The Australian Garden Update

Rhododendron

Rhododendron

An Australia Garden has now been planted at Leonardslee Lakes & Gardens. At the end of May 2019, almost 200 plants from the colder parts of south-eastern Australia were planted in The Dell. The quarter-acre clearing, partly surrounded by colourful spring-flowering rhododendrons, is at the top of a gully which runs down a slope catching plenty of sun. 

The Australian plants have been chosen not just for their hardiness but year-round flowering. Many of these newcomers come into flower the moment the spectacular multicoloured rhododendrons finish.

Visitors will soon see that the most prominent of them are the snow gums, eucalyptus trees from New South Wales mountains. Snow gums are used to cold winters, their charm comes from a multi-stemmed open habit and peeling bark.  

Like most of the Australian plants selected, they are relatively low-growing; some shrubs beneath them used to grow as companion plants with them in the wild. Down to the grasses, fallen twigs and leaves on the ground result in looking like a piece of Australian bushland whose unusual foliage and flower will provide a gentle contrast with its Northern Hemisphere surroundings.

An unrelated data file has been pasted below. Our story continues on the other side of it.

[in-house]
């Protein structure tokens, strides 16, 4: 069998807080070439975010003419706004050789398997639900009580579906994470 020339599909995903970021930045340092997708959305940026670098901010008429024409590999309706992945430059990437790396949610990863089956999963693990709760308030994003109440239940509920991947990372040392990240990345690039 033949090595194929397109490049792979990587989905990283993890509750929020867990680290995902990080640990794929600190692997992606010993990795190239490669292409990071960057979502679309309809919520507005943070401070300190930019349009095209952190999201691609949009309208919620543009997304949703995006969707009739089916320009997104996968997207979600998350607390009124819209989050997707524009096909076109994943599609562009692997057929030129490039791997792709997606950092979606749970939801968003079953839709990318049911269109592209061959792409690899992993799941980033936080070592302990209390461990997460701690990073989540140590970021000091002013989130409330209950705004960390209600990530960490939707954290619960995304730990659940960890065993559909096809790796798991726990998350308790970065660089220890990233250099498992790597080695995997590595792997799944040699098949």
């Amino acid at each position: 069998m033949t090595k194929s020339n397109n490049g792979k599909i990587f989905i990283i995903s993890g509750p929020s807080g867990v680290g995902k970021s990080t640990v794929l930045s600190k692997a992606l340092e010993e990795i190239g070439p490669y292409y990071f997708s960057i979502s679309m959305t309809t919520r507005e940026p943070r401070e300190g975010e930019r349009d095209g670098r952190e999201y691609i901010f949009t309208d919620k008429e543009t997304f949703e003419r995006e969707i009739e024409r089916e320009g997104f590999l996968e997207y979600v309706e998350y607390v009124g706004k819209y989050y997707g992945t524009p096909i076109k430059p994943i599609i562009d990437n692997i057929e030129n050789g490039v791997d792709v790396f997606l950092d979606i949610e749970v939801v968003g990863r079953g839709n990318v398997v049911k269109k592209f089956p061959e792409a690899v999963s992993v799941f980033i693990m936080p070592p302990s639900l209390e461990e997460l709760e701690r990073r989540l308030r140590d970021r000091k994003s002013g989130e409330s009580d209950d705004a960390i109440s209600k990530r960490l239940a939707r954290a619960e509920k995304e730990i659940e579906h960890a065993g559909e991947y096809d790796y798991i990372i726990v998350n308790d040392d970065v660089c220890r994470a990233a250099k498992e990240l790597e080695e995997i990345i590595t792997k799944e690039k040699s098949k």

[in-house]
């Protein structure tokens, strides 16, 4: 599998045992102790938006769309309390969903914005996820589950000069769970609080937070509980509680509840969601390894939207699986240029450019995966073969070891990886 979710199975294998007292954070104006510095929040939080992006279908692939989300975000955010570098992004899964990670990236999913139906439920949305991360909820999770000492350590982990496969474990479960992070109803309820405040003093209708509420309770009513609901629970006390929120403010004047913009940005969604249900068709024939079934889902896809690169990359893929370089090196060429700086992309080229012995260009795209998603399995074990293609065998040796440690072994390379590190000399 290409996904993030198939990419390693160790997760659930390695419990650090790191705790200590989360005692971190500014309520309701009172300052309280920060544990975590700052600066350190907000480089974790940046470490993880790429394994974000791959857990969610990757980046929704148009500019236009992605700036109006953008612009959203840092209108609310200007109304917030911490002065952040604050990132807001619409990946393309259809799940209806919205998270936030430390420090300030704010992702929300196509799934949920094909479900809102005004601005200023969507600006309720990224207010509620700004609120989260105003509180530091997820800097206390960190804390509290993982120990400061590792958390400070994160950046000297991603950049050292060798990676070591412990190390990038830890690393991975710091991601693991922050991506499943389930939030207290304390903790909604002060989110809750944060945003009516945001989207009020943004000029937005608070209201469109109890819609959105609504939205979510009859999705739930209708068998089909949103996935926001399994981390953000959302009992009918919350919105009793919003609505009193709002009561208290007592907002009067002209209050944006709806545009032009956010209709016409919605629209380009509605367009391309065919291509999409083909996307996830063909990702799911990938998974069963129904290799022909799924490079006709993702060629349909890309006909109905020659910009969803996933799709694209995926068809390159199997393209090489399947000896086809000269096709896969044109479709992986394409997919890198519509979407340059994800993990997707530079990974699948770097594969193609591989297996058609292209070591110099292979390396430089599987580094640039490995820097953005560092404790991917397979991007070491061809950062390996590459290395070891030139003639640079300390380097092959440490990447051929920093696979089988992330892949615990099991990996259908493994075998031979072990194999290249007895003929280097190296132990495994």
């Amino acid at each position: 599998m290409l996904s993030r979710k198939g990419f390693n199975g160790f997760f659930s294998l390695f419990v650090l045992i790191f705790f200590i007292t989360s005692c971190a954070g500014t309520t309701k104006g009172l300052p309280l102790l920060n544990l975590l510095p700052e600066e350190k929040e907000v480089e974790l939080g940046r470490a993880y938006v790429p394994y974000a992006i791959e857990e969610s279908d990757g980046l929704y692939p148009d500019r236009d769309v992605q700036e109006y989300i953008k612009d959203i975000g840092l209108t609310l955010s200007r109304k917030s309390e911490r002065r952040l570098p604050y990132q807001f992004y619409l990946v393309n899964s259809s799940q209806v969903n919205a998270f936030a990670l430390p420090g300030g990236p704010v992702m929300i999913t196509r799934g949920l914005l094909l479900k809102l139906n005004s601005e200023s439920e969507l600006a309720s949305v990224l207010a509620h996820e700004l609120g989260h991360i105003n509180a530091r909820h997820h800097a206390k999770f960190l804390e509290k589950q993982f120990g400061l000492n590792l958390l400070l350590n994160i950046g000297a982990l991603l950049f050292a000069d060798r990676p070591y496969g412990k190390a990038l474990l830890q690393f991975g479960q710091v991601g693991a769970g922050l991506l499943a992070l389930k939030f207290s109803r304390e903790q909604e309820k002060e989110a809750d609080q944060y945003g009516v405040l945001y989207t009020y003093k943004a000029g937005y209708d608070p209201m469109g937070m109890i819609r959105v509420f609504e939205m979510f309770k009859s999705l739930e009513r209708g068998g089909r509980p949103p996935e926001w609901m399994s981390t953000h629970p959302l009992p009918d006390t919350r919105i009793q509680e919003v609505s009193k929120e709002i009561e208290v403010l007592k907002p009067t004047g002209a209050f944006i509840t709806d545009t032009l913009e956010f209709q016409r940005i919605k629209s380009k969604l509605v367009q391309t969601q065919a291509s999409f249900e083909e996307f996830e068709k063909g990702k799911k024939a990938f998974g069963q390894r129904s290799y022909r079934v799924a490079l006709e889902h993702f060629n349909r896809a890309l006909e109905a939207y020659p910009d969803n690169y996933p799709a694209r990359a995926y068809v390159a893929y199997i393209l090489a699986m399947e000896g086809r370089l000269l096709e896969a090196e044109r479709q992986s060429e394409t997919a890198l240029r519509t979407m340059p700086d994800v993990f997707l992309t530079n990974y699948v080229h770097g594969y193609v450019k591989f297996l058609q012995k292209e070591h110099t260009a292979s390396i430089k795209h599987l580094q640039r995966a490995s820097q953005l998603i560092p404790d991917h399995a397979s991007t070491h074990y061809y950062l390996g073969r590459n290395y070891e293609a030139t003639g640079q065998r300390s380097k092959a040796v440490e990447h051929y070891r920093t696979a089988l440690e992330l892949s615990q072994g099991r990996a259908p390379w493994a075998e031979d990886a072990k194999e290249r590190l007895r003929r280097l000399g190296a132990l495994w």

Eucalyptus leaves

Eucalyptus leaves

Some species will be well-known to the British public: bottlebrushes, grevilleas, tree ferns, and banksias. Others will seem new to the scene, like flax lilies, alpine mint bushes (Prostanthera cuneata – brush past them or crush the leaves to smell mint). Prostrate correas with tiny bell-flowers, spiky hakeas, prettily small-flowered tea trees, and the endemic Tasmanian tree - a threatened species in the wild. Wally’s Wattle (Acacia pataczeckii) named after the forest ranger, Wally Pataczek, who discovered it in 1972, which will bring its own splash of bright yellow to Leonardslee’s spring.  

By John Wright